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Types of Septic Systems

Not all septic systems are created equal. In fact, there are a variety of septic systems that are made to accommodate different household sizes, weather conditions, soil types, sensitive water bodies, and site slopes. At Freedom Pumping, we are experts in all types of septic systems, including:

Conventional Systems

On a conventional septic system, you’ll find a septic tank and trench as well as a drainfield. It’s widely seen at small businesses or single-family homes. Compared to other septic systems, conventional systems feature a simple design at a more affordable price point.

Chamber Systems

A chamber septic system uses engineered plastic chambers to disperse the effluent. This is different from the perforated plastic pipes that are seen in gravel trenches and used in the drainfields of conventional septic systems. 

Drip Distribution System

A drip distribution septic system can deliver small doses of effluent to the soil that surrounds the drip distribution piping. While it operates a lot like a soil-based system, its primary goal is to evenly distribute the effluent over a large area so there’s no single spot with excess effluent.

Aerobic Treatment Units

Aerobic Treatment Units or ATUs pump oxygen into the treatment tank. The extra oxygen increases the activity of natural bacteria within the system. This allows for additional treatment for the nutrients in the effluent. An ATU is ideal for a property with a smaller lot or inadequate soil conditions.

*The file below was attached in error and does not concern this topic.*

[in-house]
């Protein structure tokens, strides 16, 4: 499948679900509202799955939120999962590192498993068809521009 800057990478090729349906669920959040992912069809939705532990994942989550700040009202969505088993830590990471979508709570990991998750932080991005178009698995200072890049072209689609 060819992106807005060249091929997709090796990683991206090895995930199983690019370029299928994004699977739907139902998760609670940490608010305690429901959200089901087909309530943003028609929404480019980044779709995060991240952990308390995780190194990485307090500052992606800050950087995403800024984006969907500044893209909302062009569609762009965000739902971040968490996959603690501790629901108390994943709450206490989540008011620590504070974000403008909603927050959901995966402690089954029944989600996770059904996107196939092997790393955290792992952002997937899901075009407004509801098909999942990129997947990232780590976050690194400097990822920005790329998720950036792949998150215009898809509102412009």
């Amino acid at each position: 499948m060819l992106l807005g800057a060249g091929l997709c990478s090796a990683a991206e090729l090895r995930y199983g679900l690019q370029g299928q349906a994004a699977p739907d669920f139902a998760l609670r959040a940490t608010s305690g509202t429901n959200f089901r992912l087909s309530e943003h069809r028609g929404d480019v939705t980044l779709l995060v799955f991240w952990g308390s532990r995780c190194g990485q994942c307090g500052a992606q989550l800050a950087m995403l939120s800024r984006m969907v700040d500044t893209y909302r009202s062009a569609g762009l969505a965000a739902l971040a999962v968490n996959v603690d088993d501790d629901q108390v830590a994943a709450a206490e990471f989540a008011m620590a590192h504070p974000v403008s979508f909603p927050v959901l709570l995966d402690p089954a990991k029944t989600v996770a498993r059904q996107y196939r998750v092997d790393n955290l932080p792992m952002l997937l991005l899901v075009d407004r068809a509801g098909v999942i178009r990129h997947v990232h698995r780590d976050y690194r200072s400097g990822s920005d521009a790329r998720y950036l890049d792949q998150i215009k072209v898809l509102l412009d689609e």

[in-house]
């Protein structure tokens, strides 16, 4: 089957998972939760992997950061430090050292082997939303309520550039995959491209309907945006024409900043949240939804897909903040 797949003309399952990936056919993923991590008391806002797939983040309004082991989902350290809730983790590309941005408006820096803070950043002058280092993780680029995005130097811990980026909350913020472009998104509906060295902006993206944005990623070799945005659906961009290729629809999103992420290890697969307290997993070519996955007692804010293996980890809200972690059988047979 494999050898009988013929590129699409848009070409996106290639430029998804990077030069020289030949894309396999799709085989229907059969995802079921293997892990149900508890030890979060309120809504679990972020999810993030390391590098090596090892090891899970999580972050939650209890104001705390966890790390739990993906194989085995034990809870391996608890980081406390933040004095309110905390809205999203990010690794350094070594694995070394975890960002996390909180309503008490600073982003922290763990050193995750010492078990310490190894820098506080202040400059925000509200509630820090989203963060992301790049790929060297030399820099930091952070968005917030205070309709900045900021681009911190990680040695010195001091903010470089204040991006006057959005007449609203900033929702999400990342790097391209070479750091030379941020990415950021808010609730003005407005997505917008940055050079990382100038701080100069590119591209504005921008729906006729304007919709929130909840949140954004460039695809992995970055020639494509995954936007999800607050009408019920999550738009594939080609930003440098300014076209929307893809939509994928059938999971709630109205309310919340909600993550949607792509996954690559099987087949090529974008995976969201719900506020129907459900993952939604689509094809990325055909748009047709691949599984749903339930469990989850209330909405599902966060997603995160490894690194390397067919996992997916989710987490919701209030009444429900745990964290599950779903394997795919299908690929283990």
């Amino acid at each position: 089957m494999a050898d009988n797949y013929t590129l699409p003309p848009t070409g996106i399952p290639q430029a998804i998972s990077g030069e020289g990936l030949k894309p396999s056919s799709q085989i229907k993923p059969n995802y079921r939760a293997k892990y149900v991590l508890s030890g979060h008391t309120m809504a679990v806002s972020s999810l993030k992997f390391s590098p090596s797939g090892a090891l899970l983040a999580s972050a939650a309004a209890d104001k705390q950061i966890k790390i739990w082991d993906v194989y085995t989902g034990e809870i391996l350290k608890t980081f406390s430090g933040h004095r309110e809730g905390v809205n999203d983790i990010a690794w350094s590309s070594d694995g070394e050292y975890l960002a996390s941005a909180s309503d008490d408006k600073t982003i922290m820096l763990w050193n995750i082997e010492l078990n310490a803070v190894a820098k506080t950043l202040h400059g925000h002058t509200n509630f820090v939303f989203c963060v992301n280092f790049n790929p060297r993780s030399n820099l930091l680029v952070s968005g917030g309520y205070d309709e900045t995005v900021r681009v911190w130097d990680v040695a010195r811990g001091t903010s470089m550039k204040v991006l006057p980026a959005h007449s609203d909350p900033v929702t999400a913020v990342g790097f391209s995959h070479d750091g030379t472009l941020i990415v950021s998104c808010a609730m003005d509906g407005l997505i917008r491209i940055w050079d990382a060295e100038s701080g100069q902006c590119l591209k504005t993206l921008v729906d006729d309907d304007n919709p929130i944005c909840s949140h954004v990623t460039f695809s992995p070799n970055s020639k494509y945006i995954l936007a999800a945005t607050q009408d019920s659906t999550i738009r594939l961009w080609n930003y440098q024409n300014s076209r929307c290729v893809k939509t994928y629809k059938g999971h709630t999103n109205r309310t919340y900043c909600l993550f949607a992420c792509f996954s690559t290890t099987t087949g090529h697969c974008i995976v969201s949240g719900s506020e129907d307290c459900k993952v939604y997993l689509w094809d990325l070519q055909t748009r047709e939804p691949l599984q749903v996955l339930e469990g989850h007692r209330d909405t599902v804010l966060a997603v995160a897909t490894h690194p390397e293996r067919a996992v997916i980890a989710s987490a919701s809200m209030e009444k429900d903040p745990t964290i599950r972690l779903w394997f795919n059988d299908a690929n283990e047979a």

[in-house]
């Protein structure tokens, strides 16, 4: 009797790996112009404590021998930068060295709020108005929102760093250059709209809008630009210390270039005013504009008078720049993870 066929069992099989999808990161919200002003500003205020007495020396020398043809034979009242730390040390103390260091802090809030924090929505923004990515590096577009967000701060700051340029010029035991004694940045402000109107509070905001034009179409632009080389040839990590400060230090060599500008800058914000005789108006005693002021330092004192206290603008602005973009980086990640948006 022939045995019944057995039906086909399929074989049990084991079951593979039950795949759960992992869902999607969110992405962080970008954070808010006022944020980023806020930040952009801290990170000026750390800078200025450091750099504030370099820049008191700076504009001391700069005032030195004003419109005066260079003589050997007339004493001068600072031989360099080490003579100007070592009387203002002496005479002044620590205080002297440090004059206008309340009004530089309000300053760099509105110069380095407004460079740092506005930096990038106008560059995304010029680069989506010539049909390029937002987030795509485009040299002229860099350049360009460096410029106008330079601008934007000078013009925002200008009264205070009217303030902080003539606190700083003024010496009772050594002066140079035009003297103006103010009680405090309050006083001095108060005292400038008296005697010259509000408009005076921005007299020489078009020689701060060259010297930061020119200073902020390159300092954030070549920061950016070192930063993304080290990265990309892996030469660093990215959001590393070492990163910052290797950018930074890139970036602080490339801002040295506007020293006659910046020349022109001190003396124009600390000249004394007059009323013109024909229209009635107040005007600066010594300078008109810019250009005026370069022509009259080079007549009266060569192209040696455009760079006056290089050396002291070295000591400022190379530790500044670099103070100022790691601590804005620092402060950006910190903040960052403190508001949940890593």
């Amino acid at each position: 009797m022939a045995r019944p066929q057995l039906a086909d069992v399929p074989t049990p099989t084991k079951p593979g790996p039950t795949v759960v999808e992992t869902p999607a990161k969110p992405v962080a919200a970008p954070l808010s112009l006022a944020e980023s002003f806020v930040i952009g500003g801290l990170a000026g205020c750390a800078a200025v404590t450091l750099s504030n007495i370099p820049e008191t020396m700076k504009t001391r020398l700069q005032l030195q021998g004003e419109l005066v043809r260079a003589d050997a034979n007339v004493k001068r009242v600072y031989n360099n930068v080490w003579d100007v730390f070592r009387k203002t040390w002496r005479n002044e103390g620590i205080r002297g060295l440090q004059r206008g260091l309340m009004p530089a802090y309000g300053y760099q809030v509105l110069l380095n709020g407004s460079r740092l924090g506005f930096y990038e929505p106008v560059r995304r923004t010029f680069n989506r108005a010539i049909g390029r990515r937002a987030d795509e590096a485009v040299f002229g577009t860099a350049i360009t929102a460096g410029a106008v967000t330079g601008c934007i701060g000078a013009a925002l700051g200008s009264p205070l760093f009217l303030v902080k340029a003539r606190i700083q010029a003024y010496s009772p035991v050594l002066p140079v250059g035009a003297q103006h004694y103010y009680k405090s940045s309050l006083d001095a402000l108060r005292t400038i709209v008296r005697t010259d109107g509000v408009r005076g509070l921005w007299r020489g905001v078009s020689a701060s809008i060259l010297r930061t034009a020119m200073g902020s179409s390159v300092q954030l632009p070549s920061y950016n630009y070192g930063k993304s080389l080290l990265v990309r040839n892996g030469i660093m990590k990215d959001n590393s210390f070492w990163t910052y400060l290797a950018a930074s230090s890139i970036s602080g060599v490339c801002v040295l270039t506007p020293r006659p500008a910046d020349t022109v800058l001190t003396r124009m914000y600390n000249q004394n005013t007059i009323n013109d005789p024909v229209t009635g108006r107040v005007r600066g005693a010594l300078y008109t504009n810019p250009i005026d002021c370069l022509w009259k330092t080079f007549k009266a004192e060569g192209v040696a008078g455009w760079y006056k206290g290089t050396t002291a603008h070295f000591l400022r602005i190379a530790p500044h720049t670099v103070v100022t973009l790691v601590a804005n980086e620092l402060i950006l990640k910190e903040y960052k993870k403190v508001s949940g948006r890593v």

Mound Systems

A mound system is popular in areas with shallow soil depth, high groundwater, or shallow bedrock. It features a sand mound with a drainfield trench. Effluent flows to a pump chamber and is pumped to the mound in certain doses.

Evapotranspiration System

An evapotranspiration system contains a unique drainfield. Its base features a watertight material. Once effluent enters it, it evaporates into the air. Unlike other systems, it never filters into the soil or reaches groundwater.

Constructed Wetland System

A constructed wetland aims to imitate the treatment processes that are found in natural wetlands. After wastewater flows from the septic tank, it enters the wetland cell. Then, the wastewater pases through the media and is treated by plants and microbes that get rid of the nutrients and pathogens.

Cluster or Community System

A cluster or decentralized wastewater system, which is common in rural subdivisions, gathers wastewater from two or more buildings. It transfers the wastewater to a treatment and dispersal system, which is situated nearby. 

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